Lance Armstrong, winner of a record seven Tour de France bicycle races, returned to this grueling endurance chase after three years and finished third while threatening to win.
The city of Pittsburgh was delighted as the Steelers beat the Arizona Cardinals in Super Bowl XLIII and the Penguins surprised most people by winning the National Hockey League's Stanley Cup. Unfortunately, the Steelers are not nearly as successful this season.
Florida defeated Oklahoma in the Bowl Championship Series title game last January for the BCS version of the major college football national championship. But after 11 years of this BCS hocus pocus title game, most fans still want a playoff for the national crown.
Texas, Alabama, Boise State, Texas Christian and Cincinnati ended the 2009 regular season undefeated and untied. BCS members, in their collective but questionable wisdom, felt that only Alabama and Texas were worthy of their version of a national championship. Thus the Crimson Tide and Longhorns will meet in the Rose Bowl, Jan. 7, to decide that suspect title.
Notre Dame made news when it fired football coach Charlie Weis and hired Brian Kelly away from undefeated Cincinnati.
Playoff tournaments, a preferable method for establishing champions, proved to be a boon for the University of North Carolina as the Tar Heels won the NCAA men's basketball championship for the second time under coach Roy Williams and the NCAA women's soccer title for the 20th time and third time in the last four years.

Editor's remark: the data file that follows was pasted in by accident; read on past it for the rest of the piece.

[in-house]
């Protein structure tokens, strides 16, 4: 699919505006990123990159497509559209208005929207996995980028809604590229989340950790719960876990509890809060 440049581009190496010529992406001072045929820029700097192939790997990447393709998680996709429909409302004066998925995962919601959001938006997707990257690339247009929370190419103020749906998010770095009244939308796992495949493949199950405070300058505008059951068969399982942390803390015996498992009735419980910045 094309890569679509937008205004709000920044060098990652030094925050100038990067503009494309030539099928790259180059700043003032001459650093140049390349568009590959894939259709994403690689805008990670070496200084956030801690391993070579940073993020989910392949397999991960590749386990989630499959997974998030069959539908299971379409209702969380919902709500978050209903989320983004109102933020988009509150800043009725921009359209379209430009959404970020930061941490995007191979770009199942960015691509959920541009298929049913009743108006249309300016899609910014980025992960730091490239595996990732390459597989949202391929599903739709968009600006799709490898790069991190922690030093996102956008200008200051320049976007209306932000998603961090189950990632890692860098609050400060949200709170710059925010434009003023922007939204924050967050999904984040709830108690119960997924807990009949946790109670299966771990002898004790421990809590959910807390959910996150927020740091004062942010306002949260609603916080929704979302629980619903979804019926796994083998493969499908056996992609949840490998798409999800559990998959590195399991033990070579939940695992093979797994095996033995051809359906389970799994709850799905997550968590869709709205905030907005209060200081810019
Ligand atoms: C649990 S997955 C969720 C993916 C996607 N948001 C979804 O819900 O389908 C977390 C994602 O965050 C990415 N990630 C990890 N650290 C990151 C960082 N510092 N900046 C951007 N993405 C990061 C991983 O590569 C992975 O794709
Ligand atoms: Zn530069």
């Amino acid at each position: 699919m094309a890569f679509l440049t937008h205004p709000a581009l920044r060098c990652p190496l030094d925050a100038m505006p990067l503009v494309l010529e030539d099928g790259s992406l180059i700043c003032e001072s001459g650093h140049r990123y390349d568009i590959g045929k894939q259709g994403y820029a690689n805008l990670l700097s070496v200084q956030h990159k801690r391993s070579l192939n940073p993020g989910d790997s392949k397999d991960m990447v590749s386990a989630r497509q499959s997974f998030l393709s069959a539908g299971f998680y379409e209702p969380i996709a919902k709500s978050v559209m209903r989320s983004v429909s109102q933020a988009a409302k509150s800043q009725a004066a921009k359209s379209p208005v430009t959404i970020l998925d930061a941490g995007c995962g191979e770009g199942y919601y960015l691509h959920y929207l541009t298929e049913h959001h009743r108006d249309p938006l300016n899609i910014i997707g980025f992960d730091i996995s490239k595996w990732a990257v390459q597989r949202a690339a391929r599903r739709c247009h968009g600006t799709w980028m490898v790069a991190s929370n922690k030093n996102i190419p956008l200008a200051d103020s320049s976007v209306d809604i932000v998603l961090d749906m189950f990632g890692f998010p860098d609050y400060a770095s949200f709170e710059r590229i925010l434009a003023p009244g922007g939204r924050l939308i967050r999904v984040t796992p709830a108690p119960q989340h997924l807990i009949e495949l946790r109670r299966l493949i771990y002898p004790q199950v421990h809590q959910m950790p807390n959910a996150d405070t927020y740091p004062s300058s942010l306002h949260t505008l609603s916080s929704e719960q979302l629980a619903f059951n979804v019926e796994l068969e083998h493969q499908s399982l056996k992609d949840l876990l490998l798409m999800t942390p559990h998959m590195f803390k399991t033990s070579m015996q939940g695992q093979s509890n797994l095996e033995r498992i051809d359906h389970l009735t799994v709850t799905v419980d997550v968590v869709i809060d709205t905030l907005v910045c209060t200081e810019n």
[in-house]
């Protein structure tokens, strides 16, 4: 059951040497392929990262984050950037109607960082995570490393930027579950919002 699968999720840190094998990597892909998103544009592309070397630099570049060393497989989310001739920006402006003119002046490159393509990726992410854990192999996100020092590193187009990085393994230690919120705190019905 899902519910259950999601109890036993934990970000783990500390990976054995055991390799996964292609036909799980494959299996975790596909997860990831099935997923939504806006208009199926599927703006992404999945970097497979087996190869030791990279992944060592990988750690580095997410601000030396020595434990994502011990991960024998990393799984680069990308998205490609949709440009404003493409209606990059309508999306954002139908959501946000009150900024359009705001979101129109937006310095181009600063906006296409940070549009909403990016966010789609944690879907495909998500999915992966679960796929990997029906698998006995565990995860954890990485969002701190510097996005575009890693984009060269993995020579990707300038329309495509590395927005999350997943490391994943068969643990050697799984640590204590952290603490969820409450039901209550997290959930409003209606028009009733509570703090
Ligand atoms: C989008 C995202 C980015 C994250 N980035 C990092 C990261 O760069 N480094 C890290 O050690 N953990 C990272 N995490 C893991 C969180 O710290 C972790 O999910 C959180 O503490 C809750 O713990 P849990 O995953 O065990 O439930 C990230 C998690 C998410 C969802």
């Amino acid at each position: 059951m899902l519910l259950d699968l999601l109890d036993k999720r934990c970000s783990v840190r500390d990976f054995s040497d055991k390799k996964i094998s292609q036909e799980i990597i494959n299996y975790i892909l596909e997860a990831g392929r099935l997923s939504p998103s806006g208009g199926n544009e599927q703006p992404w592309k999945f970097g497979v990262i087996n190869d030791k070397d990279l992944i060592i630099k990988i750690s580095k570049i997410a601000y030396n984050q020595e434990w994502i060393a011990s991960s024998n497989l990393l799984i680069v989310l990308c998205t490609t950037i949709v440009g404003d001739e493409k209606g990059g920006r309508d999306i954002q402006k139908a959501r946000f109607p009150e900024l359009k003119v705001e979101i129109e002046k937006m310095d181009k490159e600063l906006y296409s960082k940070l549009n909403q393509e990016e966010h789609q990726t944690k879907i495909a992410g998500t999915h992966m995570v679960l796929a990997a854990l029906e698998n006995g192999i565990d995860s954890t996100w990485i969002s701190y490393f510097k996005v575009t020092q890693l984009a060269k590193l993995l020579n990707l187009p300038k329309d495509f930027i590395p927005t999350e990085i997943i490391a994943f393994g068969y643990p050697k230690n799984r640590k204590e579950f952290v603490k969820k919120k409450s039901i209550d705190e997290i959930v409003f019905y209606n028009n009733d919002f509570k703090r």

The University of Connecticut won the NCAA women's major college basketball championship for the sixth time.
The most disappointing failures in sports this year came in the form of abhorrent behavior by three of the most prominent athletes in the world and a growing soccer scandal.
Tiger Woods, who sold the world on a phony persona of the handsome, devoted father and husband, was the leading disappointment in this group when he was exposed last month for committing adultery with numerous women for years.
The world's No. 1 golfer then went into hiding as his marriage seemed doomed. He gave no indication when he would return to the PGA Tour following a year in which he won six PGA Tour events, the FedEx Cup and the Australian Masters.
But Tiger did not win any of the four majors in 2009, as Angel Cabrera of Argentina won the Masters, Lucas Glover took the U.S. Open, Stewart Cink won the British Open and Y.E.Yang beat out Tiger for the PGA Championship.
In another case of bad conduct, Michael Phelps, who won a record eight swimming gold medals at the 2008 Beijing Olympics, was disgraced when a picture was made public that showed him inhaling from a marijuana pipe. Suspended by USA Swimming for three months, he came back to competition last summer, and the previously unbeatable Phelps was defeated more than once in world class races.